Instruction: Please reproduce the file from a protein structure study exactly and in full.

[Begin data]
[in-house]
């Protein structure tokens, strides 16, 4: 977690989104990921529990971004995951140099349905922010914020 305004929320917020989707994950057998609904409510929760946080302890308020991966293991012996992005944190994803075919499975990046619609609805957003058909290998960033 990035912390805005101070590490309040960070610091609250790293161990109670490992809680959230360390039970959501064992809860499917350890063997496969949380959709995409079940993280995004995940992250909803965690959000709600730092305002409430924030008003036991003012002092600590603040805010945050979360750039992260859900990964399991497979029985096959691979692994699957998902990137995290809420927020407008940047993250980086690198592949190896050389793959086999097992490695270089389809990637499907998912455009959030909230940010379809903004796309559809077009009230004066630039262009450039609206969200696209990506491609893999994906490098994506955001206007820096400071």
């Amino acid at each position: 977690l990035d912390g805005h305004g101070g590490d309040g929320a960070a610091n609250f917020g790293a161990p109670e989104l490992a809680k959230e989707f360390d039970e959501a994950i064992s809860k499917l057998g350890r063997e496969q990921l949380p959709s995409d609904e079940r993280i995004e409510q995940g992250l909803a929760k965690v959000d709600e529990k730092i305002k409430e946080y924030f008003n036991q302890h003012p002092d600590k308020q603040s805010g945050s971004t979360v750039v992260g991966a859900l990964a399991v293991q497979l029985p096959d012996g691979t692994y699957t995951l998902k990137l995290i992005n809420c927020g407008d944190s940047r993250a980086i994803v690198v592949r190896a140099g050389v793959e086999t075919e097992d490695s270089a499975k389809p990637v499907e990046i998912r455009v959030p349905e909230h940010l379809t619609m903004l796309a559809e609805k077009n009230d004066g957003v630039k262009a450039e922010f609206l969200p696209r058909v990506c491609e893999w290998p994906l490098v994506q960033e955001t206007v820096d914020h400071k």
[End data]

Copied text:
[in-house]
């Protein structure tokens, strides 16, 4: 977690989104990921529990971004995951140099349905922010914020 305004929320917020989707994950057998609904409510929760946080302890308020991966293991012996992005944190994803075919499975990046619609609805957003058909290998960033 990035912390805005101070590490309040960070610091609250790293161990109670490992809680959230360390039970959501064992809860499917350890063997496969949380959709995409079940993280995004995940992250909803965690959000709600730092305002409430924030008003036991003012002092600590603040805010945050979360750039992260859900990964399991497979029985096959691979692994699957998902990137995290809420927020407008940047993250980086690198592949190896050389793959086999097992490695270089389809990637499907998912455009959030909230940010379809903004796309559809077009009230004066630039262009450039609206969200696209990506491609893999994906490098994506955001206007820096400071």
């Amino acid at each position: 977690l990035d912390g805005h305004g101070g590490d309040g929320a960070a610091n609250f917020g790293a161990p109670e989104l490992a809680k959230e989707f360390d039970e959501a994950i064992s809860k499917l057998g350890r063997e496969q990921l949380p959709s995409d609904e079940r993280i995004e409510q995940g992250l909803a929760k965690v959000d709600e529990k730092i305002k409430e946080y924030f008003n036991q302890h003012p002092d600590k308020q603040s805010g945050s971004t979360v750039v992260g991966a859900l990964a399991v293991q497979l029985p096959d012996g691979t692994y699957t995951l998902k990137l995290i992005n809420c927020g407008d944190s940047r993250a980086i994803v690198v592949r190896a140099g050389v793959e086999t075919e097992d490695s270089a499975k389809p990637v499907e990046i998912r455009v959030p349905e909230h940010l379809t619609m903004l796309a559809e609805k077009n009230d004066g957003v630039k262009a450039e922010f609206l969200p696209r058909v990506c491609e893999w290998p994906l490098v994506q960033e955001t206007v820096d914020h400071k």